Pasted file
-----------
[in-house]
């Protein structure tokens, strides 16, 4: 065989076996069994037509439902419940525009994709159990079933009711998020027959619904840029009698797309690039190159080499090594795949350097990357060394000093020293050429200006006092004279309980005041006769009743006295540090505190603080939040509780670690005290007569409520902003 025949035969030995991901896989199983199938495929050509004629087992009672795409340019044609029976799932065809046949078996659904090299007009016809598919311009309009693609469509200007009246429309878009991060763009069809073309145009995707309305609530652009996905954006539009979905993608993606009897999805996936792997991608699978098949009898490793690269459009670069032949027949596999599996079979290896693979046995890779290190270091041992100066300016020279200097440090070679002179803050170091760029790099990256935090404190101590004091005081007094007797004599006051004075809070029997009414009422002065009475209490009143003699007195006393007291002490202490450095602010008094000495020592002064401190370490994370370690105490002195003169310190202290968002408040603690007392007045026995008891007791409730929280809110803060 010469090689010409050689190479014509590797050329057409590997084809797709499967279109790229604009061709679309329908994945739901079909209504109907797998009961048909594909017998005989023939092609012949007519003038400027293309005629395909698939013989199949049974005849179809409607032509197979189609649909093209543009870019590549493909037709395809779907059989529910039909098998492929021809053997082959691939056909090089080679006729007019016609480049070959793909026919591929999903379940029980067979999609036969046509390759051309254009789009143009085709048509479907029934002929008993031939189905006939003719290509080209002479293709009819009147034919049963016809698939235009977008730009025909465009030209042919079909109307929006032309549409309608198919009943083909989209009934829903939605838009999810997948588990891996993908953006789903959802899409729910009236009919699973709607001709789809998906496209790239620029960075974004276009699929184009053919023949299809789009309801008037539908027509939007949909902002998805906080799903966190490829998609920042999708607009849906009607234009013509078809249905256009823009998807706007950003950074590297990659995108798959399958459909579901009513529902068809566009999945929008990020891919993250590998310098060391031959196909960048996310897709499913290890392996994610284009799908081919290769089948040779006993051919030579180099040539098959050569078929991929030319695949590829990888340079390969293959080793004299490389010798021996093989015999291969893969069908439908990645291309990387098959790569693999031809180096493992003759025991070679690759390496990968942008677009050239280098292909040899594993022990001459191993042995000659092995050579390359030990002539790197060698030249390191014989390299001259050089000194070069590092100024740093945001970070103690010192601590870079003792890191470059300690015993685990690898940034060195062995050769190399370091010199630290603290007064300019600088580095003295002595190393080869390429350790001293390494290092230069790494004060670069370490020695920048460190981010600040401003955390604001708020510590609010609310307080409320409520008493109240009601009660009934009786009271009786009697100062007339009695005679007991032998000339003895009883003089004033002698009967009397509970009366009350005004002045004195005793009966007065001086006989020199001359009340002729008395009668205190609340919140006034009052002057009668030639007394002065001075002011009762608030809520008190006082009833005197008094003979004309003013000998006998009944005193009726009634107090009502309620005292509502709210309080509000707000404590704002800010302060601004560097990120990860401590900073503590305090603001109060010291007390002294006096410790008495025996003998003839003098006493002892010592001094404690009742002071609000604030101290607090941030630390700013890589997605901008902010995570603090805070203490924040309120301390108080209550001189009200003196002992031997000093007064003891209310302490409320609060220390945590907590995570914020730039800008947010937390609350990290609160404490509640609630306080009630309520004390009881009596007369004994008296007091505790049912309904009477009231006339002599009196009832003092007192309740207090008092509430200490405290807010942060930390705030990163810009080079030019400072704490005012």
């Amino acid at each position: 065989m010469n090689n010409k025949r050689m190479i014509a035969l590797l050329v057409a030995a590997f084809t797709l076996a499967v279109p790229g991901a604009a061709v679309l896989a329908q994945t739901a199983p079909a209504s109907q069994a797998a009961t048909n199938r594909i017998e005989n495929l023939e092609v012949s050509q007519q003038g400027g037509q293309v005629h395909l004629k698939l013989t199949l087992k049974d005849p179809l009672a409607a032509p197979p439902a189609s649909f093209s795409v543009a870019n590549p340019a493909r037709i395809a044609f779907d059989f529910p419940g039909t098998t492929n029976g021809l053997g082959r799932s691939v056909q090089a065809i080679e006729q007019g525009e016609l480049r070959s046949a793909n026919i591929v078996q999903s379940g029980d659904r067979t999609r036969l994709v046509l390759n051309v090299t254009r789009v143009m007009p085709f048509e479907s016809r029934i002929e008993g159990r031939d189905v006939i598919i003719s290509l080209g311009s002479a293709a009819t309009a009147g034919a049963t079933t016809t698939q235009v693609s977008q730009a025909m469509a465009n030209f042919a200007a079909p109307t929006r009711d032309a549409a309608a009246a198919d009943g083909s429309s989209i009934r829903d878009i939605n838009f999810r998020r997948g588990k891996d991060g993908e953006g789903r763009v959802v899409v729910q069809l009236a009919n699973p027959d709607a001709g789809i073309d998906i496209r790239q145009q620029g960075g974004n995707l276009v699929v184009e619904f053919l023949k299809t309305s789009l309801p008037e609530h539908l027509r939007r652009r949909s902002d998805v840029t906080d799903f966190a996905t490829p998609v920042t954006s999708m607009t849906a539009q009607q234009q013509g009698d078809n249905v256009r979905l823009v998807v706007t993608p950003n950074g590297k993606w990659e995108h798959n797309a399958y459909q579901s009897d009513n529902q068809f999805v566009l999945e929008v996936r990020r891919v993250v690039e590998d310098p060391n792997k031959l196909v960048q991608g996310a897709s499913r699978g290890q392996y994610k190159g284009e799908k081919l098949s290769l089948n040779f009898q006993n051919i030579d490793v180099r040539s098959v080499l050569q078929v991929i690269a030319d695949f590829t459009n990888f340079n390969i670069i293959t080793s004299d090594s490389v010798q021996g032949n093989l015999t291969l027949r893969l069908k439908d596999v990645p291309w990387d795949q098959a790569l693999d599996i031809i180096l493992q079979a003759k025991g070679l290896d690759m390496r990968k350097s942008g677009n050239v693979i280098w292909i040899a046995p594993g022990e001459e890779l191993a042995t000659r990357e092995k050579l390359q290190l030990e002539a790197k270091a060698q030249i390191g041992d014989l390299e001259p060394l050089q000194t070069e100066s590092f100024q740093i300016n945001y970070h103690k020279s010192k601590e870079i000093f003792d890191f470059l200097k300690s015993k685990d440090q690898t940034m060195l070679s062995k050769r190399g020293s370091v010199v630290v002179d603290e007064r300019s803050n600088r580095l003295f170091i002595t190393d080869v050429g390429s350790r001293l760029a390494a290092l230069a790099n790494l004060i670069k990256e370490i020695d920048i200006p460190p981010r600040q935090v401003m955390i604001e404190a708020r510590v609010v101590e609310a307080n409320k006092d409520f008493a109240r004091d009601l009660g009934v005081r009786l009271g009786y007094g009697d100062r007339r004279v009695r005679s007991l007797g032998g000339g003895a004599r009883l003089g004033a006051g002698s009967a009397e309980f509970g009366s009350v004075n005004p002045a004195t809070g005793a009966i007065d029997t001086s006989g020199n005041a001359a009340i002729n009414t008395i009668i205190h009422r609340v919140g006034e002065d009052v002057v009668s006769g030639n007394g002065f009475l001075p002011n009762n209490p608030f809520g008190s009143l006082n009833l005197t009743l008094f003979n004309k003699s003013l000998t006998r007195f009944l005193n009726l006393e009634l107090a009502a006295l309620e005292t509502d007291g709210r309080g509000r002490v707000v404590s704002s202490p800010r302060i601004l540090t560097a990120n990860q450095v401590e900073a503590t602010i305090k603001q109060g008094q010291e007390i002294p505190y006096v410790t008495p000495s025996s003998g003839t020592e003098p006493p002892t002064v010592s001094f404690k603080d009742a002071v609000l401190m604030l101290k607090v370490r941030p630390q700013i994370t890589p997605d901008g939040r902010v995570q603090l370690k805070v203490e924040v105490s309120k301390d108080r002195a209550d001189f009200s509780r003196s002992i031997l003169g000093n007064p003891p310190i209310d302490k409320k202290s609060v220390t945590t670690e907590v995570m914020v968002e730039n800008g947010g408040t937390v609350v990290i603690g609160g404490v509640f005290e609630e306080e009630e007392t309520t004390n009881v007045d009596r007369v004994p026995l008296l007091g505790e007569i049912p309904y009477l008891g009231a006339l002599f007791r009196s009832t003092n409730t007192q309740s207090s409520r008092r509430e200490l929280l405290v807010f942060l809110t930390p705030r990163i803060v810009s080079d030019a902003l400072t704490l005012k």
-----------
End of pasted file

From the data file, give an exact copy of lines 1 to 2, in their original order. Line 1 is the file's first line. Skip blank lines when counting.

[in-house]
């Protein structure tokens, strides 16, 4: 065989076996069994037509439902419940525009994709159990079933009711998020027959619904840029009698797309690039190159080499090594795949350097990357060394000093020293050429200006006092004279309980005041006769009743006295540090505190603080939040509780670690005290007569409520902003 025949035969030995991901896989199983199938495929050509004629087992009672795409340019044609029976799932065809046949078996659904090299007009016809598919311009309009693609469509200007009246429309878009991060763009069809073309145009995707309305609530652009996905954006539009979905993608993606009897999805996936792997991608699978098949009898490793690269459009670069032949027949596999599996079979290896693979046995890779290190270091041992100066300016020279200097440090070679002179803050170091760029790099990256935090404190101590004091005081007094007797004599006051004075809070029997009414009422002065009475209490009143003699007195006393007291002490202490450095602010008094000495020592002064401190370490994370370690105490002195003169310190202290968002408040603690007392007045026995008891007791409730929280809110803060 010469090689010409050689190479014509590797050329057409590997084809797709499967279109790229604009061709679309329908994945739901079909209504109907797998009961048909594909017998005989023939092609012949007519003038400027293309005629395909698939013989199949049974005849179809409607032509197979189609649909093209543009870019590549493909037709395809779907059989529910039909098998492929021809053997082959691939056909090089080679006729007019016609480049070959793909026919591929999903379940029980067979999609036969046509390759051309254009789009143009085709048509479907029934002929008993031939189905006939003719290509080209002479293709009819009147034919049963016809698939235009977008730009025909465009030209042919079909109307929006032309549409309608198919009943083909989209009934829903939605838009999810997948588990891996993908953006789903959802899409729910009236009919699973709607001709789809998906496209790239620029960075974004276009699929184009053919023949299809789009309801008037539908027509939007949909902002998805906080799903966190490829998609920042999708607009849906009607234009013509078809249905256009823009998807706007950003950074590297990659995108798959399958459909579901009513529902068809566009999945929008990020891919993250590998310098060391031959196909960048996310897709499913290890392996994610284009799908081919290769089948040779006993051919030579180099040539098959050569078929991929030319695949590829990888340079390969293959080793004299490389010798021996093989015999291969893969069908439908990645291309990387098959790569693999031809180096493992003759025991070679690759390496990968942008677009050239280098292909040899594993022990001459191993042995000659092995050579390359030990002539790197060698030249390191014989390299001259050089000194070069590092100024740093945001970070103690010192601590870079003792890191470059300690015993685990690898940034060195062995050769190399370091010199630290603290007064300019600088580095003295002595190393080869390429350790001293390494290092230069790494004060670069370490020695920048460190981010600040401003955390604001708020510590609010609310307080409320409520008493109240009601009660009934009786009271009786009697100062007339009695005679007991032998000339003895009883003089004033002698009967009397509970009366009350005004002045004195005793009966007065001086006989020199001359009340002729008395009668205190609340919140006034009052002057009668030639007394002065001075002011009762608030809520008190006082009833005197008094003979004309003013000998006998009944005193009726009634107090009502309620005292509502709210309080509000707000404590704002800010302060601004560097990120990860401590900073503590305090603001109060010291007390002294006096410790008495025996003998003839003098006493002892010592001094404690009742002071609000604030101290607090941030630390700013890589997605901008902010995570603090805070203490924040309120301390108080209550001189009200003196002992031997000093007064003891209310302490409320609060220390945590907590995570914020730039800008947010937390609350990290609160404490509640609630306080009630309520004390009881009596007369004994008296007091505790049912309904009477009231006339002599009196009832003092007192309740207090008092509430200490405290807010942060930390705030990163810009080079030019400072704490005012």